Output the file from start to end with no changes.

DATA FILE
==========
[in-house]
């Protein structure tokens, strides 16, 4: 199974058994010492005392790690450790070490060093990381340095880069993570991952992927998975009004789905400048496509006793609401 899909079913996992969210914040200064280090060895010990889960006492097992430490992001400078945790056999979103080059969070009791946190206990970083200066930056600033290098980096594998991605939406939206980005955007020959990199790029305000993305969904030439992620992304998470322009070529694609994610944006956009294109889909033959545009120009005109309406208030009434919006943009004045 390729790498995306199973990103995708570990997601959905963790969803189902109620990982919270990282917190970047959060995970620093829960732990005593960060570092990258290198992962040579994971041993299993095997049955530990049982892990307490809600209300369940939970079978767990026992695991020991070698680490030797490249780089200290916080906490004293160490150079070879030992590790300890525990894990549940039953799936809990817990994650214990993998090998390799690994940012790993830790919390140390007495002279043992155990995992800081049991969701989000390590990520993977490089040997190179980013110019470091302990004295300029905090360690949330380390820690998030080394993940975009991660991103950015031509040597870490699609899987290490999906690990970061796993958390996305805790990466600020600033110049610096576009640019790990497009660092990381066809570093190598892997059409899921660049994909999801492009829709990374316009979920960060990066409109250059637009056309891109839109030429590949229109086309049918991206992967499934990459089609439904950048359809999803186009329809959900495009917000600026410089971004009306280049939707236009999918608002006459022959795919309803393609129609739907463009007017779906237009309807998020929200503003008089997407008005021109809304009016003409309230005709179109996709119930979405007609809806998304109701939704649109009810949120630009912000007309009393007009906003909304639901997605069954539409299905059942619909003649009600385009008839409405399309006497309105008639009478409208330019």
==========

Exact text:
[in-house]
């Protein structure tokens, strides 16, 4: 199974058994010492005392790690450790070490060093990381340095880069993570991952992927998975009004789905400048496509006793609401 899909079913996992969210914040200064280090060895010990889960006492097992430490992001400078945790056999979103080059969070009791946190206990970083200066930056600033290098980096594998991605939406939206980005955007020959990199790029305000993305969904030439992620992304998470322009070529694609994610944006956009294109889909033959545009120009005109309406208030009434919006943009004045 390729790498995306199973990103995708570990997601959905963790969803189902109620990982919270990282917190970047959060995970620093829960732990005593960060570092990258290198992962040579994971041993299993095997049955530990049982892990307490809600209300369940939970079978767990026992695991020991070698680490030797490249780089200290916080906490004293160490150079070879030992590790300890525990894990549940039953799936809990817990994650214990993998090998390799690994940012790993830790919390140390007495002279043992155990995992800081049991969701989000390590990520993977490089040997190179980013110019470091302990004295300029905090360690949330380390820690998030080394993940975009991660991103950015031509040597870490699609899987290490999906690990970061796993958390996305805790990466600020600033110049610096576009640019790990497009660092990381066809570093190598892997059409899921660049994909999801492009829709990374316009979920960060990066409109250059637009056309891109839109030429590949229109086309049918991206992967499934990459089609439904950048359809999803186009329809959900495009917000600026410089971004009306280049939707236009999918608002006459022959795919309803393609129609739907463009007017779906237009309807998020929200503003008089997407008005021109809304009016003409309230005709179109996709119930979405007609809806998304109701939704649109009810949120630009912000007309009393007009906003909304639901997605069954539409299905059942619909003649009600385009008839409405399309006497309105008639009478409208330019």